It's still hot here and at this point, our pastures are crunchy. Where the heck is our beautiful autumn weather, is what I want to know? The thermometer outside the studio read 95 degrees at one point yesterday afternoon, though the weatherman said it was only 93 degrees! Same weatherman promises cooler weather on Saturday, but I'm not sure I believe him
The ewes have insisted on crowding up under this one little tree in the middle of the pasture for several hours each day. I don't know why they are doing this. There's a line of trees along the fence and they will go there finally, after bunching up out there in misery for a while. I would love to know what in the world they are thinking

Frenchie, on the other hand, prefers to spend her afternoons under the forsythia bushes in front of the barn or inside the blackberry vines on the garden fence. That is, unless she sees me out and about. Then she's all about keeping me company in whatever I'm doing, which as long as it is this hot, is mainly just moving from one air conditioned space to the next!! I'm just not sure what I should do about Frenchie. I've been putting her inside the big dog kennel at night for safety and letting her out each morning. As soon as I let the rest of the chickens out, she high-tails it out of the barn and hides in one of her safe places. It might be funny, if it weren't so sad. She lives her life in fear of the rest of the flock. I bought 5 Buff Orphington chicks last week and have vague plans to try bonding her with them, but it sure would be easier for me if I had one flock of chickens instead of two separate ones. Ah, the simple life on the farm!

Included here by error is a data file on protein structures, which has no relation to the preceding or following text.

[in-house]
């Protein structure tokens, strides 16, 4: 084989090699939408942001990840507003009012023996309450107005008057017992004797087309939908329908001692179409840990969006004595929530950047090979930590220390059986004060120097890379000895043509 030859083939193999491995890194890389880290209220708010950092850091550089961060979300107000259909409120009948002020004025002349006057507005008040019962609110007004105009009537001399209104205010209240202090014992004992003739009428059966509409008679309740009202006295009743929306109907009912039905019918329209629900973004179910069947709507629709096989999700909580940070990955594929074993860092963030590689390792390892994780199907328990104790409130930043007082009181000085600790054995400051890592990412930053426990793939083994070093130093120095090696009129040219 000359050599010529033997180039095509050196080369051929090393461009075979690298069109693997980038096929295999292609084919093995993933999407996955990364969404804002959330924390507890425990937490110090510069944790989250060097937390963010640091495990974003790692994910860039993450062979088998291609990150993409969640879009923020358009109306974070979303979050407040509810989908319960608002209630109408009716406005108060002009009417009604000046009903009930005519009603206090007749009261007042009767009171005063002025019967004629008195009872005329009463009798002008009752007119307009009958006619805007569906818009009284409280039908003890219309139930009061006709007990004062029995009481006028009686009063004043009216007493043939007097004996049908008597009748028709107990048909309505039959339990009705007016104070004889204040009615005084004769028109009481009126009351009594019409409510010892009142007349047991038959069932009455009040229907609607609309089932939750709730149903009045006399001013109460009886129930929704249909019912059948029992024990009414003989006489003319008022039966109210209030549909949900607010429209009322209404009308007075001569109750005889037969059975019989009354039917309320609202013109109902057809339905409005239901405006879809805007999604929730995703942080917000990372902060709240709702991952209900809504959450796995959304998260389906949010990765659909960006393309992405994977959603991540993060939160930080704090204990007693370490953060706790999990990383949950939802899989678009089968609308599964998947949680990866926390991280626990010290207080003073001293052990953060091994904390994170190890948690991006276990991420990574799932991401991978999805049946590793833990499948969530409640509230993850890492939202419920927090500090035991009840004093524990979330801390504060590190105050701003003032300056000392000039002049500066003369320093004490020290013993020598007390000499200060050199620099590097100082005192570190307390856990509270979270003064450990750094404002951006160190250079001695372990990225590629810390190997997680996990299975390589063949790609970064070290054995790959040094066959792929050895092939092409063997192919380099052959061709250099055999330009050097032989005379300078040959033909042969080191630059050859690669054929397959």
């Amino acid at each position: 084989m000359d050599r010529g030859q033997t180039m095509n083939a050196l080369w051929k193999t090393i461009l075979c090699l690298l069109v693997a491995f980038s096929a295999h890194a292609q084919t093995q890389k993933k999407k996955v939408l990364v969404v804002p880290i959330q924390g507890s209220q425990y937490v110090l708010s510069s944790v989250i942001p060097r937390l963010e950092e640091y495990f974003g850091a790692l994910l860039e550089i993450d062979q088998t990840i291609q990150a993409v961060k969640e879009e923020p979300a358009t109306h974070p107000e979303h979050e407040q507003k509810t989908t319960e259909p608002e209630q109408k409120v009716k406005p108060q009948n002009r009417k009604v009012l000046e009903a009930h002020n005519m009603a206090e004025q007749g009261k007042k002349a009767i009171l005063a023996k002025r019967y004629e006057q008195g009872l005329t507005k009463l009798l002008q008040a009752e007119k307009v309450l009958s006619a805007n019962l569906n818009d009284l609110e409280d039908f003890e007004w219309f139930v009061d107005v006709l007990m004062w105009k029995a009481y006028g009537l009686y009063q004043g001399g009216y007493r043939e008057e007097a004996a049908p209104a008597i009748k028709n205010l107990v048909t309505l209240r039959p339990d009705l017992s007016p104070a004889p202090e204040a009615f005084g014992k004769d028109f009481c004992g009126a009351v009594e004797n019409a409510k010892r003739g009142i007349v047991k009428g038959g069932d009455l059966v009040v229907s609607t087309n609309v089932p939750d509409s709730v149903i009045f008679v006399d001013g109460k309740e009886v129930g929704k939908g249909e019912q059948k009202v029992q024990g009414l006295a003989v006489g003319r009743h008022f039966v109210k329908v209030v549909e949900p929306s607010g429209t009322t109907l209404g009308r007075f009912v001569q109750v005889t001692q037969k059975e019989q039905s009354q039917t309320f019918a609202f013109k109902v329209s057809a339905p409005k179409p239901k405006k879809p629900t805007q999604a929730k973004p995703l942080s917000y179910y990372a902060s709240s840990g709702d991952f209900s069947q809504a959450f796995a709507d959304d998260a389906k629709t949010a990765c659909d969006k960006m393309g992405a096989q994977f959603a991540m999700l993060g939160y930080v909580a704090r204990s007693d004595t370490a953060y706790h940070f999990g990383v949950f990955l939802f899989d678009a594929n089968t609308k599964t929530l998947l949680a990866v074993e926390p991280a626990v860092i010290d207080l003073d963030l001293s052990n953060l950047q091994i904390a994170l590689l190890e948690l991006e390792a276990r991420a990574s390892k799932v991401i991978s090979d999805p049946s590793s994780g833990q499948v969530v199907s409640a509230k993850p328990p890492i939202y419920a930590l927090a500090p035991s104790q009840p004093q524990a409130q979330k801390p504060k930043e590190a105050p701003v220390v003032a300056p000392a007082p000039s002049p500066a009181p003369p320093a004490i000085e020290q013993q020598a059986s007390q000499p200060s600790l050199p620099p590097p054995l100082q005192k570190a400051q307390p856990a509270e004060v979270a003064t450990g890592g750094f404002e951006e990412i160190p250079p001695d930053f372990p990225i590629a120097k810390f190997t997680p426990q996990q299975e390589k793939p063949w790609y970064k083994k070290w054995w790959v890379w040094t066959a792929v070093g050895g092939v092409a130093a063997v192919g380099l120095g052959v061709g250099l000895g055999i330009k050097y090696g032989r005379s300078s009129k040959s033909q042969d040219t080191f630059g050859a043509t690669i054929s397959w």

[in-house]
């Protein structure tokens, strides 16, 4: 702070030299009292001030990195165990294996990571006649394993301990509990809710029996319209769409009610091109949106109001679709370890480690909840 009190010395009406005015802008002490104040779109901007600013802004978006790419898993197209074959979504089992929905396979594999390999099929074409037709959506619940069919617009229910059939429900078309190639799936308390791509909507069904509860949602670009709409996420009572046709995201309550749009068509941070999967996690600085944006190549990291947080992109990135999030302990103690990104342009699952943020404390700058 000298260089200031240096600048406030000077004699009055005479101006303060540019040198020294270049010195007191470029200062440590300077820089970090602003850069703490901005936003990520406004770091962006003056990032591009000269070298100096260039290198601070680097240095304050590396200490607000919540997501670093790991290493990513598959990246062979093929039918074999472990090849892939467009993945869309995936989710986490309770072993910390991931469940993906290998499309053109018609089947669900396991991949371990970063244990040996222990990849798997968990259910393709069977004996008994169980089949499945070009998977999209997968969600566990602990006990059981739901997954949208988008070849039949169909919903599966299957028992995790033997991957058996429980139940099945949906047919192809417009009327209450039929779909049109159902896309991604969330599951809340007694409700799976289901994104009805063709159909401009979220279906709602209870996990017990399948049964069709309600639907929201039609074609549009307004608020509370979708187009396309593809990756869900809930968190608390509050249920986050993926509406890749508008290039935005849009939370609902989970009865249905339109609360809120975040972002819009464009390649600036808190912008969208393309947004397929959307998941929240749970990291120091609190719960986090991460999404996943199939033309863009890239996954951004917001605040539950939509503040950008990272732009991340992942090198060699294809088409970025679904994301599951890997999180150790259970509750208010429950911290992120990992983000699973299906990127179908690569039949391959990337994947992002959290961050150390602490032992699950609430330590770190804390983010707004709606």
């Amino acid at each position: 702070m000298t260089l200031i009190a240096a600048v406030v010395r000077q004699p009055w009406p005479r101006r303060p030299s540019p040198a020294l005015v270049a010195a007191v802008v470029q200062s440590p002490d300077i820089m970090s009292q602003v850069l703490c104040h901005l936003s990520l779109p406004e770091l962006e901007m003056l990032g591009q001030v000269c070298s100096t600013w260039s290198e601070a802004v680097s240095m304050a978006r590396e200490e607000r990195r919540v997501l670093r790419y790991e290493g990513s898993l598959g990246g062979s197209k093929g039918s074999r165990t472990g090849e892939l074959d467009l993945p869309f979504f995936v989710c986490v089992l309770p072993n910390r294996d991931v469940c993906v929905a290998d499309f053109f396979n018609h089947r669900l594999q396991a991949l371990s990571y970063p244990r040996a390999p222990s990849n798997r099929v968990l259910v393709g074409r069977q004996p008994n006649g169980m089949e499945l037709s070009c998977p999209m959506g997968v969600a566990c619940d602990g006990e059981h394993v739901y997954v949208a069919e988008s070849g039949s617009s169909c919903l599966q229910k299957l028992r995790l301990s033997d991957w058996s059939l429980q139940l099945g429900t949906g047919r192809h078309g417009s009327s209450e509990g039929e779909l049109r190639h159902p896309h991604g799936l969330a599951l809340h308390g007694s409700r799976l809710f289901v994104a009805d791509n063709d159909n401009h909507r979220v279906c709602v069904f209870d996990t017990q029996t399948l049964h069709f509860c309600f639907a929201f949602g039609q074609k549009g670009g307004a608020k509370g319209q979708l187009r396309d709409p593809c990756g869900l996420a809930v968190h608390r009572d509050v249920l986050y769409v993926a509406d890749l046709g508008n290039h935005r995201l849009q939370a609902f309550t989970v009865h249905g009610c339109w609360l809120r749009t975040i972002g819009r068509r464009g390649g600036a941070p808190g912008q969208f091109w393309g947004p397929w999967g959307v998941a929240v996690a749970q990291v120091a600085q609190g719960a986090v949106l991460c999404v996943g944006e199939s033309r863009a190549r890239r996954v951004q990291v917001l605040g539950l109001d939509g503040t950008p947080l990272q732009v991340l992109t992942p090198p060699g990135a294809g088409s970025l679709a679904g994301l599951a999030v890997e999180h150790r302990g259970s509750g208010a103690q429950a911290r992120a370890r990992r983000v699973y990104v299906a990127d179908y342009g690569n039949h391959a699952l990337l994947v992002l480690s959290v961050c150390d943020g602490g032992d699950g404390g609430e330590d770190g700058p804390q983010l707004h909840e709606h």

Thursday, September 16, 2010

Still going

I've felt a little like that ever-ready bunny lately. I'm still washing, sorting, remembering and trying to organize my handspun yarn and in between washing skeins of yarn, I've been dyeing some roving in preparation for the Kentucky Wool Festival in Falmouth, which is fast approaching. It seems just a few days ago, I was packing up stuff to take to the festival in May. It's been a miserably hot summer around here and I couldn't be happier that it's time for a fall festival (though it might be good to be a little better prepared).

After my last post, there were some questions about what I was planning to do with all that yarn and I've been thinking about that. The weights and yardages in the skeins is all over the place. Some are small amounts left over from previous knitting or weaving projects and some are larger amounts that were spun up because I loved the color or the particular animal the fleece came from and then just never made it onto the needles or the loom. I'm going through those skeins now, counting yardage, weighing and labeling and I'm going to put them in a big basket and sell it all by the pound. That way, someone can put together lots of small skeins for a fair isle hat or mittens made with all natural or hand-dyed colors or a truly individual vest or sweater or just pick up a few small skeins to use as an accent with a commercial yarn.